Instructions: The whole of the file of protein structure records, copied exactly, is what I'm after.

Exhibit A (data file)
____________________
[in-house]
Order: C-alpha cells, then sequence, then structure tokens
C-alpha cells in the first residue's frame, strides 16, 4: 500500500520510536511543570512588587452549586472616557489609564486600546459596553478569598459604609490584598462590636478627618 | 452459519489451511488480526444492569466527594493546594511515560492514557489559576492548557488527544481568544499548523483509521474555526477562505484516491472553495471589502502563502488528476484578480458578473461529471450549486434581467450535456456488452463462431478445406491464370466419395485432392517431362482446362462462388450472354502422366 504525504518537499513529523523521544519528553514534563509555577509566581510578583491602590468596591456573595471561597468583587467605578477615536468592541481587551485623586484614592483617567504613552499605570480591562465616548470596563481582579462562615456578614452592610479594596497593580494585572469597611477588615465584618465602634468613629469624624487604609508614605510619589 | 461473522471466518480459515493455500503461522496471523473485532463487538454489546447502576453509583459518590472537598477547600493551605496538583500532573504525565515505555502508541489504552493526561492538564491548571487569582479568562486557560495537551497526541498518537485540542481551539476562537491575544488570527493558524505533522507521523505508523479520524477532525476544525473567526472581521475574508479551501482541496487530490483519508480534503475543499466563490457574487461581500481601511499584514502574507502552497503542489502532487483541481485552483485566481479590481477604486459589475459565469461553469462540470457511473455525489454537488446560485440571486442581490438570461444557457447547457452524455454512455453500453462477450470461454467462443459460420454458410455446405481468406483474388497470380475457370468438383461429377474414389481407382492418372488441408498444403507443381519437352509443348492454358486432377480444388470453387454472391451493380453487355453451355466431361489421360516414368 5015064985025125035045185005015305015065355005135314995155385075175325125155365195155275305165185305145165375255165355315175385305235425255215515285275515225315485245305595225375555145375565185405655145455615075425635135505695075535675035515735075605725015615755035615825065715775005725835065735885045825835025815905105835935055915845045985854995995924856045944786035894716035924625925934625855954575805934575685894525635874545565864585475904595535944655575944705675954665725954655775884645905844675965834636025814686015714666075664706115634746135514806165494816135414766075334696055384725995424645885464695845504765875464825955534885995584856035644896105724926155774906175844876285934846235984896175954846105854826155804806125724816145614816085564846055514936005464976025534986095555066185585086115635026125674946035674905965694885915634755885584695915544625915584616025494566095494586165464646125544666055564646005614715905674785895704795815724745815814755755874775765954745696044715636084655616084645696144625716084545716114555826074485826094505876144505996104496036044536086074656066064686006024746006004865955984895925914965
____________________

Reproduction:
[in-house]
Order: C-alpha cells, then sequence, then structure tokens
C-alpha cells in the first residue's frame, strides 16, 4: 500500500520510536511543570512588587452549586472616557489609564486600546459596553478569598459604609490584598462590636478627618 | 452459519489451511488480526444492569466527594493546594511515560492514557489559576492548557488527544481568544499548523483509521474555526477562505484516491472553495471589502502563502488528476484578480458578473461529471450549486434581467450535456456488452463462431478445406491464370466419395485432392517431362482446362462462388450472354502422366 504525504518537499513529523523521544519528553514534563509555577509566581510578583491602590468596591456573595471561597468583587467605578477615536468592541481587551485623586484614592483617567504613552499605570480591562465616548470596563481582579462562615456578614452592610479594596497593580494585572469597611477588615465584618465602634468613629469624624487604609508614605510619589 | 461473522471466518480459515493455500503461522496471523473485532463487538454489546447502576453509583459518590472537598477547600493551605496538583500532573504525565515505555502508541489504552493526561492538564491548571487569582479568562486557560495537551497526541498518537485540542481551539476562537491575544488570527493558524505533522507521523505508523479520524477532525476544525473567526472581521475574508479551501482541496487530490483519508480534503475543499466563490457574487461581500481601511499584514502574507502552497503542489502532487483541481485552483485566481479590481477604486459589475459565469461553469462540470457511473455525489454537488446560485440571486442581490438570461444557457447547457452524455454512455453500453462477450470461454467462443459460420454458410455446405481468406483474388497470380475457370468438383461429377474414389481407382492418372488441408498444403507443381519437352509443348492454358486432377480444388470453387454472391451493380453487355453451355466431361489421360516414368 5015064985025125035045185005015305015065355005135314995155385075175325125155365195155275305165185305145165375255165355315175385305235425255215515285275515225315485245305595225375555145375565185405655145455615075425635135505695075535675035515735075605725015615755035615825065715775005725835065735885045825835025815905105835935055915845045985854995995924856045944786035894716035924625925934625855954575805934575685894525635874545565864585475904595535944655575944705675954665725954655775884645905844675965834636025814686015714666075664706115634746135514806165494816135414766075334696055384725995424645885464695845504765875464825955534885995584856035644896105724926155774906175844876285934846235984896175954846105854826155804806125724816145614816085564846055514936005464976025534986095555066185585086115635026125674946035674905965694885915634755885584695915544625915584616025494566095494586165464646125544666055564646005614715905674785895704795815724745815814755755874775765954745696044715636084655616084645696144625716084545716114555826074485826094505876144505996104496036044536086074656066064686006024746006004865955984895925914965